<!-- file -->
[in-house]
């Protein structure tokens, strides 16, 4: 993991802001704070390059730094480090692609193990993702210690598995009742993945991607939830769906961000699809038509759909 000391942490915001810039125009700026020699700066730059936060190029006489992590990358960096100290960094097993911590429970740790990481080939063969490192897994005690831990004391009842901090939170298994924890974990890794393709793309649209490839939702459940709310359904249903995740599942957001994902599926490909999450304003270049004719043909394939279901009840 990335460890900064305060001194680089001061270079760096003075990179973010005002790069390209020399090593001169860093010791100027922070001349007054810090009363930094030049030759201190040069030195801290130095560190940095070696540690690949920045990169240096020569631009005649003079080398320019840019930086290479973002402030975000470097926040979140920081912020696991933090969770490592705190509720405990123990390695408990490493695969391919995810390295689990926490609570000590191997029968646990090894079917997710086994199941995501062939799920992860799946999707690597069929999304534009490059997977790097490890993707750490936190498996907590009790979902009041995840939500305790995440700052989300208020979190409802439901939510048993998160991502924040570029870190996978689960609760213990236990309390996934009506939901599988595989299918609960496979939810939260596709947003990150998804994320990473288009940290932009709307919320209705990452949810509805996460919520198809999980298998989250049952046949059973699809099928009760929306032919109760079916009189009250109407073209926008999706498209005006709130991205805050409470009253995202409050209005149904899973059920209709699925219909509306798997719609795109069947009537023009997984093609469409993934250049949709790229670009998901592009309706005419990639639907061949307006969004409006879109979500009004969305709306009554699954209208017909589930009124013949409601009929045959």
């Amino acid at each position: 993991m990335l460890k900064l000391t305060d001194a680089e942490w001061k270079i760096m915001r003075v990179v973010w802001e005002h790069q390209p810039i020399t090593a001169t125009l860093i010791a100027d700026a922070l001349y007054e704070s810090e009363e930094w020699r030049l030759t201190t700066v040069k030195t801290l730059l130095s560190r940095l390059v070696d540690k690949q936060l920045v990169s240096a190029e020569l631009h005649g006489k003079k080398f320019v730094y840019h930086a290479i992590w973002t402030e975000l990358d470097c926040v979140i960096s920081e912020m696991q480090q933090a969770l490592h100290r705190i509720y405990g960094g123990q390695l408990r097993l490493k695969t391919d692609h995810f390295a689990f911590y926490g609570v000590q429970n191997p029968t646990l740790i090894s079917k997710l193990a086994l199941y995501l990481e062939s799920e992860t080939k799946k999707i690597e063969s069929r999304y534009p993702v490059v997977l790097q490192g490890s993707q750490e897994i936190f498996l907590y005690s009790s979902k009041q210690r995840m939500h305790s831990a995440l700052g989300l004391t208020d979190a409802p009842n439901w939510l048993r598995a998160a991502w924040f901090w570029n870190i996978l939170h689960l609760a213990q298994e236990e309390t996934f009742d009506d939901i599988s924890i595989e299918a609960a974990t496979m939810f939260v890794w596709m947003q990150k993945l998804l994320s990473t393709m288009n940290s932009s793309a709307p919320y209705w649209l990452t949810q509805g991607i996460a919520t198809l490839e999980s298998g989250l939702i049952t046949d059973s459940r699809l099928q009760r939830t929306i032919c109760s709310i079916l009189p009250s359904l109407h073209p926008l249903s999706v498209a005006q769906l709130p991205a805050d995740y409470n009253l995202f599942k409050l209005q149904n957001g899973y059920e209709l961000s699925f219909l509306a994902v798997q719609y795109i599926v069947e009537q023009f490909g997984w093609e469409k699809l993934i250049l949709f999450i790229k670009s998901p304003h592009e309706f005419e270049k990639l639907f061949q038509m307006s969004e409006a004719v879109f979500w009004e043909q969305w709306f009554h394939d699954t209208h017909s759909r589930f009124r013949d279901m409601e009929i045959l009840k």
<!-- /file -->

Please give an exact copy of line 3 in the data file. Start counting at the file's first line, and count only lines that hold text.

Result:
């Amino acid at each position: 993991m990335l460890k900064l000391t305060d001194a680089e942490w001061k270079i760096m915001r003075v990179v973010w802001e005002h790069q390209p810039i020399t090593a001169t125009l860093i010791a100027d700026a922070l001349y007054e704070s810090e009363e930094w020699r030049l030759t201190t700066v040069k030195t801290l730059l130095s560190r940095l390059v070696d540690k690949q936060l920045v990169s240096a190029e020569l631009h005649g006489k003079k080398f320019v730094y840019h930086a290479i992590w973002t402030e975000l990358d470097c926040v979140i960096s920081e912020m696991q480090q933090a969770l490592h100290r705190i509720y405990g960094g123990q390695l408990r097993l490493k695969t391919d692609h995810f390295a689990f911590y926490g609570v000590q429970n191997p029968t646990l740790i090894s079917k997710l193990a086994l199941y995501l990481e062939s799920e992860t080939k799946k999707i690597e063969s069929r999304y534009p993702v490059v997977l790097q490192g490890s993707q750490e897994i936190f498996l907590y005690s009790s979902k009041q210690r995840m939500h305790s831990a995440l700052g989300l004391t208020d979190a409802p009842n439901w939510l048993r598995a998160a991502w924040f901090w570029n870190i996978l939170h689960l609760a213990q298994e236990e309390t996934f009742d009506d939901i599988s924890i595989e299918a609960a974990t496979m939810f939260v890794w596709m947003q990150k993945l998804l994320s990473t393709m288009n940290s932009s793309a709307p919320y209705w649209l990452t949810q509805g991607i996460a919520t198809l490839e999980s298998g989250l939702i049952t046949d059973s459940r699809l099928q009760r939830t929306i032919c109760s709310i079916l009189p009250s359904l109407h073209p926008l249903s999706v498209a005006q769906l709130p991205a805050d995740y409470n009253l995202f599942k409050l209005q149904n957001g899973y059920e209709l961000s699925f219909l509306a994902v798997q719609y795109i599926v069947e009537q023009f490909g997984w093609e469409k699809l993934i250049l949709f999450i790229k670009s998901p304003h592009e309706f005419e270049k990639l639907f061949q038509m307006s969004e409006a004719v879109f979500w009004e043909q969305w709306f009554h394939d699954t209208h017909s759909r589930f009124r013949d279901m409601e009929i045959l009840k």